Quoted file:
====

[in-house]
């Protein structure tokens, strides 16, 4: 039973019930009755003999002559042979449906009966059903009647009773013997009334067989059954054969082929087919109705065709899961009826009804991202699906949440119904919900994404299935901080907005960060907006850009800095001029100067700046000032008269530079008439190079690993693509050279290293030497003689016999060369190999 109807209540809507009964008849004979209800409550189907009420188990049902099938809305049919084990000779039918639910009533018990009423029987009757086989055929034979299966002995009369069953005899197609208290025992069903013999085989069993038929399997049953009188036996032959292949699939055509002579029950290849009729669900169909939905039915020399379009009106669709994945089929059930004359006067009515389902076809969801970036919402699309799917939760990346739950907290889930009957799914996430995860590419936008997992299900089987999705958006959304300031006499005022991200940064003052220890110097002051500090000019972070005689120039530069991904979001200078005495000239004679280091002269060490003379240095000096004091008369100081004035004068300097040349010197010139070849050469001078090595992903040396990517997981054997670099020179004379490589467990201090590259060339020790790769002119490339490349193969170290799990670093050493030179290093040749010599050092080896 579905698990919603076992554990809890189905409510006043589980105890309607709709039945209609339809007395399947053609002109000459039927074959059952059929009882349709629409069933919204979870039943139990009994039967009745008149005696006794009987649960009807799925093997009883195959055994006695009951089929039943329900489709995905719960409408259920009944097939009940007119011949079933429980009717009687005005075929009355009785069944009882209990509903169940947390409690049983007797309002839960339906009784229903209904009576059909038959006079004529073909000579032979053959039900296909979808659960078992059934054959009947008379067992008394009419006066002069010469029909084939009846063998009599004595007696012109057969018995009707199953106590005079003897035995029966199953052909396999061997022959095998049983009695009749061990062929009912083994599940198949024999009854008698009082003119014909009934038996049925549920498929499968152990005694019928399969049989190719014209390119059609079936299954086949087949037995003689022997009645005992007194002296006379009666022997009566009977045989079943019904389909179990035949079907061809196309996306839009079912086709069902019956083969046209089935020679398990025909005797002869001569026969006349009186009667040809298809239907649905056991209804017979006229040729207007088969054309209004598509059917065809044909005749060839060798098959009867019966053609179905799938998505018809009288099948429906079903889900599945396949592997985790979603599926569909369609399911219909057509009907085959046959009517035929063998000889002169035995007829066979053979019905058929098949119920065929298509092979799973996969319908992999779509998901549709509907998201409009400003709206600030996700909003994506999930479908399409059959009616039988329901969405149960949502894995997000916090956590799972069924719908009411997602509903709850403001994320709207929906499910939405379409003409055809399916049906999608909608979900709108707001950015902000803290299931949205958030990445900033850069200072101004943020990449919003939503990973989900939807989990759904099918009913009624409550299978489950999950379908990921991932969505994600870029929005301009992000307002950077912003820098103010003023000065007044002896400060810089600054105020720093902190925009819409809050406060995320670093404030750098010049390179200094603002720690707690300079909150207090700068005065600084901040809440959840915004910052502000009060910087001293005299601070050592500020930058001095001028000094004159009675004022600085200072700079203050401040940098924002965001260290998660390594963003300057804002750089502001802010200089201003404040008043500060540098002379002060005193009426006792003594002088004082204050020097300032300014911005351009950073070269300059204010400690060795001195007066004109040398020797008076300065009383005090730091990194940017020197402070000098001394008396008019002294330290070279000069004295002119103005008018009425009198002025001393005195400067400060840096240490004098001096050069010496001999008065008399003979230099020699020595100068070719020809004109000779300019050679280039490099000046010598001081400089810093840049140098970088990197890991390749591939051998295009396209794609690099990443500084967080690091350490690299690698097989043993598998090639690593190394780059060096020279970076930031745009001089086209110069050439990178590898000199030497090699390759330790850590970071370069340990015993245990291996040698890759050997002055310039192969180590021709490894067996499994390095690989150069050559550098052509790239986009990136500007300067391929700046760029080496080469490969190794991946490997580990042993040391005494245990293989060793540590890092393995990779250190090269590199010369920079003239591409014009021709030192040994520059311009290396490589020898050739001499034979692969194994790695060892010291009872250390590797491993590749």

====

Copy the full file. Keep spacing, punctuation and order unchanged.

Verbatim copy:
[in-house]
């Protein structure tokens, strides 16, 4: 039973019930009755003999002559042979449906009966059903009647009773013997009334067989059954054969082929087919109705065709899961009826009804991202699906949440119904919900994404299935901080907005960060907006850009800095001029100067700046000032008269530079008439190079690993693509050279290293030497003689016999060369190999 109807209540809507009964008849004979209800409550189907009420188990049902099938809305049919084990000779039918639910009533018990009423029987009757086989055929034979299966002995009369069953005899197609208290025992069903013999085989069993038929399997049953009188036996032959292949699939055509002579029950290849009729669900169909939905039915020399379009009106669709994945089929059930004359006067009515389902076809969801970036919402699309799917939760990346739950907290889930009957799914996430995860590419936008997992299900089987999705958006959304300031006499005022991200940064003052220890110097002051500090000019972070005689120039530069991904979001200078005495000239004679280091002269060490003379240095000096004091008369100081004035004068300097040349010197010139070849050469001078090595992903040396990517997981054997670099020179004379490589467990201090590259060339020790790769002119490339490349193969170290799990670093050493030179290093040749010599050092080896 579905698990919603076992554990809890189905409510006043589980105890309607709709039945209609339809007395399947053609002109000459039927074959059952059929009882349709629409069933919204979870039943139990009994039967009745008149005696006794009987649960009807799925093997009883195959055994006695009951089929039943329900489709995905719960409408259920009944097939009940007119011949079933429980009717009687005005075929009355009785069944009882209990509903169940947390409690049983007797309002839960339906009784229903209904009576059909038959006079004529073909000579032979053959039900296909979808659960078992059934054959009947008379067992008394009419006066002069010469029909084939009846063998009599004595007696012109057969018995009707199953106590005079003897035995029966199953052909396999061997022959095998049983009695009749061990062929009912083994599940198949024999009854008698009082003119014909009934038996049925549920498929499968152990005694019928399969049989190719014209390119059609079936299954086949087949037995003689022997009645005992007194002296006379009666022997009566009977045989079943019904389909179990035949079907061809196309996306839009079912086709069902019956083969046209089935020679398990025909005797002869001569026969006349009186009667040809298809239907649905056991209804017979006229040729207007088969054309209004598509059917065809044909005749060839060798098959009867019966053609179905799938998505018809009288099948429906079903889900599945396949592997985790979603599926569909369609399911219909057509009907085959046959009517035929063998000889002169035995007829066979053979019905058929098949119920065929298509092979799973996969319908992999779509998901549709509907998201409009400003709206600030996700909003994506999930479908399409059959009616039988329901969405149960949502894995997000916090956590799972069924719908009411997602509903709850403001994320709207929906499910939405379409003409055809399916049906999608909608979900709108707001950015902000803290299931949205958030990445900033850069200072101004943020990449919003939503990973989900939807989990759904099918009913009624409550299978489950999950379908990921991932969505994600870029929005301009992000307002950077912003820098103010003023000065007044002896400060810089600054105020720093902190925009819409809050406060995320670093404030750098010049390179200094603002720690707690300079909150207090700068005065600084901040809440959840915004910052502000009060910087001293005299601070050592500020930058001095001028000094004159009675004022600085200072700079203050401040940098924002965001260290998660390594963003300057804002750089502001802010200089201003404040008043500060540098002379002060005193009426006792003594002088004082204050020097300032300014911005351009950073070269300059204010400690060795001195007066004109040398020797008076300065009383005090730091990194940017020197402070000098001394008396008019002294330290070279000069004295002119103005008018009425009198002025001393005195400067400060840096240490004098001096050069010496001999008065008399003979230099020699020595100068070719020809004109000779300019050679280039490099000046010598001081400089810093840049140098970088990197890991390749591939051998295009396209794609690099990443500084967080690091350490690299690698097989043993598998090639690593190394780059060096020279970076930031745009001089086209110069050439990178590898000199030497090699390759330790850590970071370069340990015993245990291996040698890759050997002055310039192969180590021709490894067996499994390095690989150069050559550098052509790239986009990136500007300067391929700046760029080496080469490969190794991946490997580990042993040391005494245990293989060793540590890092393995990779250190090269590199010369920079003239591409014009021709030192040994520059311009290396490589020898050739001499034979692969194994790695060892010291009872250390590797491993590749």